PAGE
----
Cooperative Grocery Stores in Kufur Ne'meh Village
By Samer Sharif and Naef Ishtayeh
In Kufur Ne'meh village west of Ramallah,villagers have established cooperative grocery stores providing residents of each neighborhood with items they need at the best possible prices.Profits from these stores are distributed among the members of the cooperative.
The idea of cooperative groceries emerged during the first Intifada (uprising) of 1987, when most of the villagers lost their jobs and prices increased rapidly due to closures and the difficulty of obtaining consumer goods. Prices stayed high even after the political situation calmed because some business people, driven by greed, took advantage of people's need to buy certain products, regardless of price.
The villagers first tried to establish a livestock cooperative to provide fodder for their animals, but for various reasons, the cooperative closed after a short period of time. But the villagers did not give up, and they started to establish one cooperative after another. The youth of Kufur Ne'meh started a grocery cooperative that was funded by membership fees, each participant paying 100 Jordanian Dinars (about $140 US dollars). There were plenty of participants. The cooperative was successful and the substantial profits were distributed fairly among members.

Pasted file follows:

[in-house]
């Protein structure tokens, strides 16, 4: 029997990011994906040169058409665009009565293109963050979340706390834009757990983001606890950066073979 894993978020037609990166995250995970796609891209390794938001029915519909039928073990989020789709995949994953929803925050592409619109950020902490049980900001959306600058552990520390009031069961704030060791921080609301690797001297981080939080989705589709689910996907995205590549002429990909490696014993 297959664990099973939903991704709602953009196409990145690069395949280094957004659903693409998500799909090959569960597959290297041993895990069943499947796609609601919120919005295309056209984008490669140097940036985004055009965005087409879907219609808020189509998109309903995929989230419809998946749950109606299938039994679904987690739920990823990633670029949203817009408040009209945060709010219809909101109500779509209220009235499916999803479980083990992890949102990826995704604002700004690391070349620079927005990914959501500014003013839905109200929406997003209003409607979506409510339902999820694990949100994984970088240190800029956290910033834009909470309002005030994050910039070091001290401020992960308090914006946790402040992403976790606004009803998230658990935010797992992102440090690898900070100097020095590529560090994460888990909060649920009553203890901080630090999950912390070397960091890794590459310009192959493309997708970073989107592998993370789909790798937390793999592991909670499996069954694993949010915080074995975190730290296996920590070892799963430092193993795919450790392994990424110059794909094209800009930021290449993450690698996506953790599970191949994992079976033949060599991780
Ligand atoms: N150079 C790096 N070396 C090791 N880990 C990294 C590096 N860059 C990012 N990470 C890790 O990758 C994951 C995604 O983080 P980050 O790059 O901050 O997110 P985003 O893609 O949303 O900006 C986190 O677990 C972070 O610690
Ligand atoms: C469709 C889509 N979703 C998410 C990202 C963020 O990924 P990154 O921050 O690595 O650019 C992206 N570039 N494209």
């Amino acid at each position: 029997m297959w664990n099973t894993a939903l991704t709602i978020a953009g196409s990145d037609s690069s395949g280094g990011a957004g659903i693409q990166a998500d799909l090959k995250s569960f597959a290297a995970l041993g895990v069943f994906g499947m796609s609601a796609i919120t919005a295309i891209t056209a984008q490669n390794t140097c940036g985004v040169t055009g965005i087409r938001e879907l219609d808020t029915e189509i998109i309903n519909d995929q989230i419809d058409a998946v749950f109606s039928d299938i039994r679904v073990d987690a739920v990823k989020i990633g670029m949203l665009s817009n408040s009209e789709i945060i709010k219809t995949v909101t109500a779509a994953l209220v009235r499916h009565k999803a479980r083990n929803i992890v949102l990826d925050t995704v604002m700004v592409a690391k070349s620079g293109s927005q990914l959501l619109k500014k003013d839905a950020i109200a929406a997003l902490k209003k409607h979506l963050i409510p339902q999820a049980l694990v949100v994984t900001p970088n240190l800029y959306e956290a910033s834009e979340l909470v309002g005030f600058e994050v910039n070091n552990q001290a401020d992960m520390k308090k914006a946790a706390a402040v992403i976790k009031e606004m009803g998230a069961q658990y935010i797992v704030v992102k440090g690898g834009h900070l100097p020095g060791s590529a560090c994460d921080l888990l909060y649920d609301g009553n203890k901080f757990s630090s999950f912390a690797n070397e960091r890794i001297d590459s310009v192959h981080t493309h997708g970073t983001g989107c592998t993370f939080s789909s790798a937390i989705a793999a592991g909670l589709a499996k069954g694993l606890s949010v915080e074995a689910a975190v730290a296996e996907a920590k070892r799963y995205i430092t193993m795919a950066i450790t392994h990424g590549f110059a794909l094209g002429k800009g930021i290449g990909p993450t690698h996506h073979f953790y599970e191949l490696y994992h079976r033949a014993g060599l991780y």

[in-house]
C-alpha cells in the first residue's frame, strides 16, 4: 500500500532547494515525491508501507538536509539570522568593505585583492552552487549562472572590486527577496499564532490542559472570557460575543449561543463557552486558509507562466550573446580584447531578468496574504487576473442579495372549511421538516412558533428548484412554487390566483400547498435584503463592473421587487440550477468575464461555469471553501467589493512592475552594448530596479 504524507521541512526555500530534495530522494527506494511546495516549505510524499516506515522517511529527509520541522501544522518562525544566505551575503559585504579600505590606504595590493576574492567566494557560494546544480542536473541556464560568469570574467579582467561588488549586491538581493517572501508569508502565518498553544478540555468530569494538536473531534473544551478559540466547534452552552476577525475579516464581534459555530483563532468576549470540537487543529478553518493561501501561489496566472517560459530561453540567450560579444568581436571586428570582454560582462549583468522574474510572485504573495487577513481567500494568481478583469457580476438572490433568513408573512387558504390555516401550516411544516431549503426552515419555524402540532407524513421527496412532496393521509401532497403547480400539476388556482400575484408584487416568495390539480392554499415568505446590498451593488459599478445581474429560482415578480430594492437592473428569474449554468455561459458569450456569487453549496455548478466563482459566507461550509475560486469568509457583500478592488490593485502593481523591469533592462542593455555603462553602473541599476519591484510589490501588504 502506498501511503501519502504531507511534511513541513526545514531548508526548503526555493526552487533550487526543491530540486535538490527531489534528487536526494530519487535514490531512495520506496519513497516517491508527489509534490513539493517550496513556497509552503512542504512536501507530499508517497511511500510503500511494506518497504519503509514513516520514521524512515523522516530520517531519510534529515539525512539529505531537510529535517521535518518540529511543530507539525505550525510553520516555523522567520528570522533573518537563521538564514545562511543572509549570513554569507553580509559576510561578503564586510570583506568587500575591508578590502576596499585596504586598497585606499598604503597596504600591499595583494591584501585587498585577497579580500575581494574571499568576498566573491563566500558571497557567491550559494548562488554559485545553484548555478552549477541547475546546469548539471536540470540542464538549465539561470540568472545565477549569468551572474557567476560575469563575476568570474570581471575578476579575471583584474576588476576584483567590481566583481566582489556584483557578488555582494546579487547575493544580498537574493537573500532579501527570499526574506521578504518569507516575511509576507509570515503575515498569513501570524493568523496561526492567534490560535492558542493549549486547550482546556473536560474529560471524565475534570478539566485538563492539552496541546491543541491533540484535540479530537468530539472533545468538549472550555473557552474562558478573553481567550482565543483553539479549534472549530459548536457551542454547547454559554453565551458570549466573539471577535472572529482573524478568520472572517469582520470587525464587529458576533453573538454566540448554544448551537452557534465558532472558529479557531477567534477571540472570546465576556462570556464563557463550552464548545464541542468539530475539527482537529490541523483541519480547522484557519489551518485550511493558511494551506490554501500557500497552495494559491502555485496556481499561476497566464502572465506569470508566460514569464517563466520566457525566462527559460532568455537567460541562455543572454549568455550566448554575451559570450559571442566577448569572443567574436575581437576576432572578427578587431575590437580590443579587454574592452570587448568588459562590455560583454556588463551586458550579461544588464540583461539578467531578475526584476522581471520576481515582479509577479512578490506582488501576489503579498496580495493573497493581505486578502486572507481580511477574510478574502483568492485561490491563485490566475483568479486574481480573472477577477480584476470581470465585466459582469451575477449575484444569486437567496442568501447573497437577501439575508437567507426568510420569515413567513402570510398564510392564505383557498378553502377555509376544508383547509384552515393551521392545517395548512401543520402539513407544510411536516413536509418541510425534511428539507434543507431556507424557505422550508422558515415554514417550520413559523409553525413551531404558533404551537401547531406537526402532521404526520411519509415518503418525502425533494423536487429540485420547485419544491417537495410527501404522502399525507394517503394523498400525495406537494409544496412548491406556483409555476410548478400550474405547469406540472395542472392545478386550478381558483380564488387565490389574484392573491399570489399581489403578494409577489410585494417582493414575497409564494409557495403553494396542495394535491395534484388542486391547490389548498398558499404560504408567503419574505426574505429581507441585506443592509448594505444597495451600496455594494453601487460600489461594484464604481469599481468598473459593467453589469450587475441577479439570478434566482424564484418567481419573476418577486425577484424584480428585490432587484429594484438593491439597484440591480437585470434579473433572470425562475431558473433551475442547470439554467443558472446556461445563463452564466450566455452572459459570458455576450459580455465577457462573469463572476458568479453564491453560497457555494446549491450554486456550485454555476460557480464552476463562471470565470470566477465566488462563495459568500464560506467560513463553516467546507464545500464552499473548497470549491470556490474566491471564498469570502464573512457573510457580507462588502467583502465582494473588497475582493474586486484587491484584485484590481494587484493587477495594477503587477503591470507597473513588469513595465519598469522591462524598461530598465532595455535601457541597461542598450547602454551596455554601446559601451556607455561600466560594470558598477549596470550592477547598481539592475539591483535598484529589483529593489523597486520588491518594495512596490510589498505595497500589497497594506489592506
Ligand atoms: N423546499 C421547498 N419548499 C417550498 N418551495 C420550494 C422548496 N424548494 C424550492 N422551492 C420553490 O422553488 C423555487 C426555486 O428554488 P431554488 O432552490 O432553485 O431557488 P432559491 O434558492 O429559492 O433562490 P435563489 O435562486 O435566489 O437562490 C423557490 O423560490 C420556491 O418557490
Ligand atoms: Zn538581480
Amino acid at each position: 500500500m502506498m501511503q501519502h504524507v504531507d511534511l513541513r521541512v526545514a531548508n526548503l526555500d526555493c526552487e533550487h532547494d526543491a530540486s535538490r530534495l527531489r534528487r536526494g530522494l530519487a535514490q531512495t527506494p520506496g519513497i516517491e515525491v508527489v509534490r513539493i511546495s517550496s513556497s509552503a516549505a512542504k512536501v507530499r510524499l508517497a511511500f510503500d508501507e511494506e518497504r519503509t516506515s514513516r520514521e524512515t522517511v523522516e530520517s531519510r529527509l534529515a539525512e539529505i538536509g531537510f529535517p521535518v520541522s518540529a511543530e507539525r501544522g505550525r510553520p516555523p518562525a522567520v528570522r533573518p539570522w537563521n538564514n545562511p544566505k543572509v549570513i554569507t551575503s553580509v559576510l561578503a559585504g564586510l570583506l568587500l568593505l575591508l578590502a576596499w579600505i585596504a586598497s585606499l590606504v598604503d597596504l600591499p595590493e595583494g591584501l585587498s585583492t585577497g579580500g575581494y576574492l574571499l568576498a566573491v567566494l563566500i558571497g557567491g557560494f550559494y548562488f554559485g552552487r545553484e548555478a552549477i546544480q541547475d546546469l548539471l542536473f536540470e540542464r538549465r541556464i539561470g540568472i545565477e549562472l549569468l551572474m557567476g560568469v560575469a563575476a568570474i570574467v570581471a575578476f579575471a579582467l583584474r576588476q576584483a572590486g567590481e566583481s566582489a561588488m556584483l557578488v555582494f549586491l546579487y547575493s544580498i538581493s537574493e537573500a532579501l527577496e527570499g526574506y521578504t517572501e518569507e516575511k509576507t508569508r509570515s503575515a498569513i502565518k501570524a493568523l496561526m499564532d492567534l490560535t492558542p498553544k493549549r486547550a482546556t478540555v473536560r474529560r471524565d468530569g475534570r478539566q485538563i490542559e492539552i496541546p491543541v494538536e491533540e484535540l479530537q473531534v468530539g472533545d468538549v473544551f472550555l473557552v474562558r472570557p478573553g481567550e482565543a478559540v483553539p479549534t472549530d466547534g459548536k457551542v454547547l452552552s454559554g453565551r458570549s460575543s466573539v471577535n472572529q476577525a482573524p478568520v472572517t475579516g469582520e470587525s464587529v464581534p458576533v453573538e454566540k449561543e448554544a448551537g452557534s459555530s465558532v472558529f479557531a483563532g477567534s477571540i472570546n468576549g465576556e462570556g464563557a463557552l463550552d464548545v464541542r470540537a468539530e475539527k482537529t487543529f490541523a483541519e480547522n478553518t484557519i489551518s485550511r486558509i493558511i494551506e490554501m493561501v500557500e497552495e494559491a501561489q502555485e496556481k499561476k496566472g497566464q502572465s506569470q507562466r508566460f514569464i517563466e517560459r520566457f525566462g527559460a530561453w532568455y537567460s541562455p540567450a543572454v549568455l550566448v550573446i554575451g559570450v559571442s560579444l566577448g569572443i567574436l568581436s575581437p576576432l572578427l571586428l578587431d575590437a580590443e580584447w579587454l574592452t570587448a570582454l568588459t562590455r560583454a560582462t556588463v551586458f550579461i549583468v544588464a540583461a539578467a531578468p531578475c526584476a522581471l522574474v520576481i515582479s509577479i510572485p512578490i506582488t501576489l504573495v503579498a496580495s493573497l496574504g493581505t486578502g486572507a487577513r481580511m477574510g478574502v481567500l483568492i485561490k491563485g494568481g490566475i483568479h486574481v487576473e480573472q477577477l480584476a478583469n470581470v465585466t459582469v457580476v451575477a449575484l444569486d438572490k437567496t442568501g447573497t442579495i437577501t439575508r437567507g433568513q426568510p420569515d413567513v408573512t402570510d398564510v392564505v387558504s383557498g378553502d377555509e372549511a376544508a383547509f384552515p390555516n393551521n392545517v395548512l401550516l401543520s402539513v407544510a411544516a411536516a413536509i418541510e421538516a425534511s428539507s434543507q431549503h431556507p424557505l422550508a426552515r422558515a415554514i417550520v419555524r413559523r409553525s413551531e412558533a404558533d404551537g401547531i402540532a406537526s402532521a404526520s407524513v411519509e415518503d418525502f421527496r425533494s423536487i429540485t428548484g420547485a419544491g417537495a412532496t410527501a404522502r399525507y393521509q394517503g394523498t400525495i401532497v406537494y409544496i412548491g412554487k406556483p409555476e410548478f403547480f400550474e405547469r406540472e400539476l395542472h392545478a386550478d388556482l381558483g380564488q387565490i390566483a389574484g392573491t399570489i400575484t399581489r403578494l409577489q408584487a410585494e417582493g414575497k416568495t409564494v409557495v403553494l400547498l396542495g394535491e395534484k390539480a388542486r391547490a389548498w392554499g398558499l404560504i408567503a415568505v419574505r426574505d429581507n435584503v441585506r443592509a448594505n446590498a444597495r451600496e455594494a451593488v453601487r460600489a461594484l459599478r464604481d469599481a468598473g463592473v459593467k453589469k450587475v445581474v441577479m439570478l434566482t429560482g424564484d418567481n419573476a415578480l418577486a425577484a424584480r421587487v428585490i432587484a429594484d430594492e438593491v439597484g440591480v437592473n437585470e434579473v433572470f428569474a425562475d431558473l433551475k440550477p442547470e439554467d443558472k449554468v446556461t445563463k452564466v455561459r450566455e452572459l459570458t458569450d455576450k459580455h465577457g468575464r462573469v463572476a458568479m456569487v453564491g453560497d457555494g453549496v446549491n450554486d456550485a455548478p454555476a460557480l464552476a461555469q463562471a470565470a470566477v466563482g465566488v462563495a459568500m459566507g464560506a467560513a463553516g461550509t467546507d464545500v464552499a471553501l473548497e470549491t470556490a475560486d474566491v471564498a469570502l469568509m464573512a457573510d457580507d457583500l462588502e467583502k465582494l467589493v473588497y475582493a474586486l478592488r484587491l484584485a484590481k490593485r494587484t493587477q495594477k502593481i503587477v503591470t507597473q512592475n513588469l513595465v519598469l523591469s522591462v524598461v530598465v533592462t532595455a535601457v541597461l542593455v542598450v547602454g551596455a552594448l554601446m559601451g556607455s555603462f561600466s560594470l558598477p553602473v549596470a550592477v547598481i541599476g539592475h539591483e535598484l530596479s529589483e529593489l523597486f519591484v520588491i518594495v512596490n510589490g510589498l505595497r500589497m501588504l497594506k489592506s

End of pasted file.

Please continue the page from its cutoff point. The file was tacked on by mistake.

Currently, there are several grocery cooperatives in Kufur Ne'meh, one in each neighborhood. One of the early cooperatives is the Islamic Cooperative on the western side of the village. Others are the Al-Amana cooperative, Kufur Ne'meh Cooperative and Al-Salam cooperative.
The cooperative is responsible for its members. It was established to help them, so in addition to sharing in the profits, members can also take loans if they are in need, explained Mr. Mohammad Ishaq (Abu Al-Abed), father and breadwinner of a family of eight, a worker in Al-Amana Cooperative. Younis Al-Deek, who is in charge of Al-Amana Cooperative and its 39 member families elaborated: The main idea is to control prices. When a grocery store is run by an employee with a guaranteed monthly salary, he stops trying to increase prices. And most of the customers are either members or their relatives, so there is a solid stream of solid, paying customers. Cooperatives provide consumer goods that families need, and the families' purchases increase the store's profits. Ghassan Al-Sayes, manager of Al-Salam cooperative said, I have been working in this grocery for two-and-one-half years. I'm learning how to be a good salesman, and I hope to gain enough experience to be able to open a new grocery store in Ramallah someday.
This experience shows that in some ways the Intifada was not an obstacle for the villagers of Kufur Ne'meh. On the contrary, it created a spirit of initiative and partnership that thrives even today.